*The following is excerpted from an online article posted on MediaPost.
The recently concluded holiday season was a brutal one for brick-and-mortar retailers. Consumer spending didn’t materialize the way department-store chains were hoping, and the repercussions have been swift and harsh. Macy’s announced it was closing 68 stores and cutting 6,200 jobs, sending its stock down 14% the next day. Kohl’s reported disappointing holiday sales and lowered its 2017 outlook, causing its stock to plunge 19%. Sears, meanwhile, announced the closure of 41 Sears stores and 109 Kmarts.
Clearly, the migration away from stores and toward online shopping seems only to be hastening. While major retailers typically report increasing online sales, for most of them, it’s not enough to offset declines in their bread-and-butter, brick-and-mortar business. Even the best-established brands like Walmart and Target are merely treading water, while others like Sears are rapidly facing an existential crisis. What does this mean for teens and the brands that sell to them?
- The mall as we know it is gone. For the last three generations, teen life was centered on malls. As Myles Udland recently explored in Yahoo Finance, mall life was depicted in movies (“Mean Girls,” “Mallrats”) as a place where teens could taste that first bit of freedom in an environment that was still fairly structured and safe. Now that anchor tenants such as Macy’s and Sears are going away, so is that mall experience. Already the classic indoor malls of the 1970s and 1980s are being converted to outdoor “entertainment and lifestyle centers.” And with other demographic changes afoot, some of these projects are aimed more at tourists, upper-income adults and families than at teens. With the rise of social media, teens have “virtual” meeting places that didn’t exist a decade or two ago, but these still don’t replace physical meeting spots for face time, hanging together, first dates, first purchase decisions, etc. Besides Snapchat and Instagram, what will replace malls as these meeting spots?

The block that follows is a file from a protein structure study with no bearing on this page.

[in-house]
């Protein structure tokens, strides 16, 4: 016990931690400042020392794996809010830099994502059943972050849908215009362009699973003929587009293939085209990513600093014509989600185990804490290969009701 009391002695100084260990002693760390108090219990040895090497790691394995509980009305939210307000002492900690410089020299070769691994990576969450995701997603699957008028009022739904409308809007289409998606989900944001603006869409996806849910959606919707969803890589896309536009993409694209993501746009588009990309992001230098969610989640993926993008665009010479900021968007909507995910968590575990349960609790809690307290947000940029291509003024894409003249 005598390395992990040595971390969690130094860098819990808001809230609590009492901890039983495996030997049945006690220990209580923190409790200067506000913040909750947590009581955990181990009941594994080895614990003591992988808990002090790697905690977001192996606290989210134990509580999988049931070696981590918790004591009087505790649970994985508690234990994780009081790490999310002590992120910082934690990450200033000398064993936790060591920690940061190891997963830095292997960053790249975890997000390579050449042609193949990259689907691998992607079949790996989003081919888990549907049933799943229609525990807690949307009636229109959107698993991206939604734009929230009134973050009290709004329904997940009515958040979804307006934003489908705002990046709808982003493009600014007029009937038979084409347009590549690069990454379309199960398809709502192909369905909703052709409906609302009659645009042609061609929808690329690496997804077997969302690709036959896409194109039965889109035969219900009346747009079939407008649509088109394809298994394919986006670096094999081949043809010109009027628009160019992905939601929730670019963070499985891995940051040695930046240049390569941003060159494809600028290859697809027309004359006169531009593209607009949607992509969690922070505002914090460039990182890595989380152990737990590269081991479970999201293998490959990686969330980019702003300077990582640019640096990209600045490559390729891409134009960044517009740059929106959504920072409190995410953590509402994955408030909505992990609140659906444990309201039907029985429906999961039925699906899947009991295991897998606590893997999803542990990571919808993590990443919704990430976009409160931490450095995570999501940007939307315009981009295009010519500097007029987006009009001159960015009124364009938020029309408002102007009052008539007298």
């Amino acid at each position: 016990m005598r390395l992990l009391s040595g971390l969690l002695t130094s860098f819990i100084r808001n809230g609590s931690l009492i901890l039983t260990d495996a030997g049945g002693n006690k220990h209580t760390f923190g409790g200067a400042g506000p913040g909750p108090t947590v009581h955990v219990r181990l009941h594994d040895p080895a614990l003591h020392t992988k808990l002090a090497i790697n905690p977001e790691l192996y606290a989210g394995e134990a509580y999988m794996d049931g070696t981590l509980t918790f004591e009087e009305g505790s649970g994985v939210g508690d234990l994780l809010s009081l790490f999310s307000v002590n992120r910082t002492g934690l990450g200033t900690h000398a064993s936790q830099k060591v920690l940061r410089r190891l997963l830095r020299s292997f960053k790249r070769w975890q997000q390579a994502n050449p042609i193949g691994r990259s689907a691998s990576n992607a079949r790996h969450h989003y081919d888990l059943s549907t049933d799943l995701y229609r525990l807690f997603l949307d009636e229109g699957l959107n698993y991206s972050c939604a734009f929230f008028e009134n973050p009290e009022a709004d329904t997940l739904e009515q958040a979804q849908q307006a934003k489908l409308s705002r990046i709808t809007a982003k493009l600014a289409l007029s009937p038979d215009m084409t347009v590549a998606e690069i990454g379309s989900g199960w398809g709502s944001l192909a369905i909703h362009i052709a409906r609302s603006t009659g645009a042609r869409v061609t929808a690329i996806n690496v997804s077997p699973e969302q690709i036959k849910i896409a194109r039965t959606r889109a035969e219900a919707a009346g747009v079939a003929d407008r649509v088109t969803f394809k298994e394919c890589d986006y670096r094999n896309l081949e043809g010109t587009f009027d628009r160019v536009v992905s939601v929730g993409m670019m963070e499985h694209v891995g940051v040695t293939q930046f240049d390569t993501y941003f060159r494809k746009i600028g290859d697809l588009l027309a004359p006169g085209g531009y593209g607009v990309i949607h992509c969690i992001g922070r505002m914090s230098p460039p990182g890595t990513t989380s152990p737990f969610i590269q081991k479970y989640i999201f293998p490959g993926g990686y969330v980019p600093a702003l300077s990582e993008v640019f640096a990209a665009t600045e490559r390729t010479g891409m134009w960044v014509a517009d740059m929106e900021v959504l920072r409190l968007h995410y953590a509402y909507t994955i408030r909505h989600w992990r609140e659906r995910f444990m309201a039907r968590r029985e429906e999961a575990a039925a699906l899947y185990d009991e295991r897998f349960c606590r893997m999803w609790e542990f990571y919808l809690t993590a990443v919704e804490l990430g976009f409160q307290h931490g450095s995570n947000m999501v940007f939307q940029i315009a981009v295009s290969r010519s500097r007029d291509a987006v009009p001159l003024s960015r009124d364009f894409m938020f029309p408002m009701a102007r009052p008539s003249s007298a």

- Entertainment and experiential destinations rule. Now that teens (and Americans of all ages) are buying less “stuff” in-person, the burden of anchoring malls and providing “safe space” to teens falls to restaurants, movie theaters, gaming establishments, and other venues that provide an experience that can’t be replicated online.
- The first “teen Amazon” wins. Remarkably, consumers are buying an increasing amount of “stuff” online; teens are at the vanguard of online/mobile usage; they tend to like branded environments that speak uniquely to them; and yet nobody has offered one in a big way.
Imagine a fun, easy-to-use, fully mobile-enabled service with great content, recommendations, tips from YouTube personalities, ways to be social with your friends, ways to become friends with tastemakers and those who share your taste, tools to post content and co-create new looks, and a marketplace where young fashionistas can easily create and sell their new lines. The first service to fully capitalize on this opportunity has the potential to own its category just as much as Facebook, Uber and Airbnb own theirs.